atomic_fungus (atomic_fungus) wrote,

#7143: Well, that's not surprising, but it is annoying

Got home from work at the usual time and set out to try starting the motorcycle.

First problem: charger was still reporting that the battery needed charging, and when I picked up the battery it was awful warm. Popped the caps off the cells and saw precious little electrolyte inside. Groaning, I got the leftover electrolyte down and did the best I could to top them up, then added some bottled water to make up for the rest. They weren't dry (else I would have stopped there) but the electrolyte level was low.

I figure the charger was charging the battery too hard and evaporated some of the electrolyte. Argh etc.

...if I have to buy another battery for this motorcycle I am going to spend the money on a good sealed battery this time. I'm sick of futzing around with maintaining the electrolyte level and having to mess with the overflow tubing and-and-and.

Anyway: checked the voltage after adding to the electrolyte and it was encouragingly close to 13V, so I figure it's still full of electrons. I started working on putting it into the bike. Got everything connected, put the key in, turned it on--


Here's the problem. At some point in this evening's festivities, I took the fuse holder apart and checked the fuse and saw that it was in good condition. I checked the continuity across it and verified that yes indeed, the fuse--both by itself, and mounted securely in its holder--is allowing current to pass unimpeded.

But I don't know when that was, exactly. I know that the first time I turned the key on, the fuse was not connected to the battery; that was why the bike was dead. The fuse protects the main power bus for the entire bike's electrical system. Only the starter is on a separate circuit. No connection through that fuse means no power, and having realized it wasn't connected, I set out to rectify it.

I am pretty confident that I did not accidentally short it to ground or anything, that it plugged in correctly to where it needed to go without making a short circuit; yet when I tried powering the bike up nothing happened again, which set off a twenty-minute troubleshooting session while I probed the power connections. Touching the solenoid wire to the cable from the battery produced sparks and a healthy grunt from the starter (I barely touched it to the terminal) so power was getting as far as the solenoid. But no power from the fuse. Checked it from the bullet connector that's tied to the battery terminal, and there's power there, but not--

--popped open the fuse holder and found it blown.

When? Why? These are questions I cannot answer, because I don't know when I first checked the fuse. If it popped right after I turned the key to "run", then there's a dead short somewhere, a bad one, that was not there in July of last year. On the other hand if it popped while I was fumbling around with trying to get it connected, then it brushed against a ground and I didn't notice. I'm worried that it's the former and not the latter, because I really do not fancy the idea of trying to locate a dead short in this thing's electrical system.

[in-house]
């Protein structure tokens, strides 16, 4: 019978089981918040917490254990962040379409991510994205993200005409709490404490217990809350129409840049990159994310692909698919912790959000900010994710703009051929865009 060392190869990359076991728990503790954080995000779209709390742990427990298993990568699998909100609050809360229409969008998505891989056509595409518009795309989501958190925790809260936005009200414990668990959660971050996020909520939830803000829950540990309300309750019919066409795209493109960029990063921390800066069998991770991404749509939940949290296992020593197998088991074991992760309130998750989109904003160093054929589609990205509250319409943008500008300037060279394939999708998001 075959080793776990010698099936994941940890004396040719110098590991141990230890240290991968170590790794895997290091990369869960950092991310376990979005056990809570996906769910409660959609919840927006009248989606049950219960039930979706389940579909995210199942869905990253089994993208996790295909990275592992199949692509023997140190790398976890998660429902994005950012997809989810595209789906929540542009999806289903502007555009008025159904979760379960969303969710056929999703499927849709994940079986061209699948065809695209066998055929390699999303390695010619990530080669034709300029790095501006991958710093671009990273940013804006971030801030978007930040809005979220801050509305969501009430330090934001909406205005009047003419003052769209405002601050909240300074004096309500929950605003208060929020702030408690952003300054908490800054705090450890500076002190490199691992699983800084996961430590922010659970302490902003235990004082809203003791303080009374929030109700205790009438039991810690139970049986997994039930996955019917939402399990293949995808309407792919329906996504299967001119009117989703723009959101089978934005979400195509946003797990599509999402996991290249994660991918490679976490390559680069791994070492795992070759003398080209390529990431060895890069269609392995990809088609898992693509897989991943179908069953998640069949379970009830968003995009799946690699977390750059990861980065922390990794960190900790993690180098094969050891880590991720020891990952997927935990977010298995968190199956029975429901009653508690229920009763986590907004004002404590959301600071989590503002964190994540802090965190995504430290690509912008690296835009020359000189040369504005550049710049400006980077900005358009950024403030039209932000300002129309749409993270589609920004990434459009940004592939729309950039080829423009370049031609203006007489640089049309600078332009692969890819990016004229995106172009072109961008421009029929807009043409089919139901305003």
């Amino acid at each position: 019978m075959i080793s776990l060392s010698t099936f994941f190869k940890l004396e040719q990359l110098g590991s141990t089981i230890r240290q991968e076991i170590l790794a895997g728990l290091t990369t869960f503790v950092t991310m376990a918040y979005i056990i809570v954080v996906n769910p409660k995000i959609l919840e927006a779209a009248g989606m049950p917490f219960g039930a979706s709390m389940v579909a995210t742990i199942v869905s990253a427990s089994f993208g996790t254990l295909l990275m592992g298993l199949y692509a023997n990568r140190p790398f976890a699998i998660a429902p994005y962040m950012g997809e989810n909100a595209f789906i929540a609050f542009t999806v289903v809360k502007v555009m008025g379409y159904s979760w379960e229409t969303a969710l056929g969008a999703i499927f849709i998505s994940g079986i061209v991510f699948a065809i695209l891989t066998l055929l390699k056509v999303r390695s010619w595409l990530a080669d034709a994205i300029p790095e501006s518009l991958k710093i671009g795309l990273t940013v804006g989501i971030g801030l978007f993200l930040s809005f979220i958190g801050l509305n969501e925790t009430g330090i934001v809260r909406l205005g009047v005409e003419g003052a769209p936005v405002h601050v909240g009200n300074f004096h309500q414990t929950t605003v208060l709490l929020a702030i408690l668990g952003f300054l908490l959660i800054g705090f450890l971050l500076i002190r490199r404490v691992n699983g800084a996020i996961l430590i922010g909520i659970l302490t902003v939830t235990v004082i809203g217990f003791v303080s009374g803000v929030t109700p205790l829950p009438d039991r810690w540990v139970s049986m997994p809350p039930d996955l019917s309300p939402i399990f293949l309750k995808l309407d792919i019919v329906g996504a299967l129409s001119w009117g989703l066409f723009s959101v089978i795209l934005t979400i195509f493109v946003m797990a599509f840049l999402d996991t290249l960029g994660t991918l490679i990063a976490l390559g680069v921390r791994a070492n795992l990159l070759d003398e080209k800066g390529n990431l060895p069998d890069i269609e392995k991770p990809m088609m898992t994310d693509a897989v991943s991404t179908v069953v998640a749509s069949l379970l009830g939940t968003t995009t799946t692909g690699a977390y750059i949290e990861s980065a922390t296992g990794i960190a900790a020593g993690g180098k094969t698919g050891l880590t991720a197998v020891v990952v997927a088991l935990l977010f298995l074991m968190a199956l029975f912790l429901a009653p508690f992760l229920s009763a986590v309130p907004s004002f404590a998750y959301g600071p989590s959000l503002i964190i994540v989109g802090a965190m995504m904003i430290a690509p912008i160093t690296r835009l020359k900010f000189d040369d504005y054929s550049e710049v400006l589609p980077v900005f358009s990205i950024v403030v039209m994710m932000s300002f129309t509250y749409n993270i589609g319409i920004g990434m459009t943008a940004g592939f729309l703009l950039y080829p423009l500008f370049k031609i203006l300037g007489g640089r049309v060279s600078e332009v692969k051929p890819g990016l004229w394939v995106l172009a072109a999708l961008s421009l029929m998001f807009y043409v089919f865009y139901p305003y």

If it was just my clumsiness, that's perfectly okay and I don't mind at all.

Meanwhile, I need to buy a box of 15A glass fuses; and I think I may look for a better fuse holder than this one while I'm at it. It connects to the bike's electrical system with bullet connectors, of which I've got plenty, so that won't be a problem.

More and more, though, I'm starting to think maybe a fuel-injected bike that's maybe twenty-odd years newer than this one would be a not-bad investment. In the past four years, I've spent a heck of a lot more time fixing the bike than riding it.

How about this one? Starts at $5,800, tops out at $6,500. Fuel injection and ABS are standard, and it's about the right size for me (650cc). Still a 2-cylinder, though that's virtually unavoidable these days; if you want more than two cylinders you're practically forced into buying a sport bike. I saw a review of that particular model and it was all favorable, and that's what got me to thinking; $5,800 is about what I'd want to pay for a new motorcycle. (Three year warranty with roadside assistance does not hurt.)

Royal Enfield is an old motorcycle brand, though they're not really big in the US they've been here for rather a long time. Being Indian they sell like hell in India, of course.

Well--it's not happening this month. Or even this year, I'd wager. But it's nice to think about!

Tomorrow we need to run a few errands, so I'll get my fuses (and fuse holder?) then. And tomorrow evening after dinner I can futz around with it some more, and decide then if I need to take the seat back off to hunt for short circuits. *sigh*

You'd think that after a while I'd have this thing sorted, you know?

Anyway: I'm not surprised that I've run into another stumbling block, but I am annoyed.

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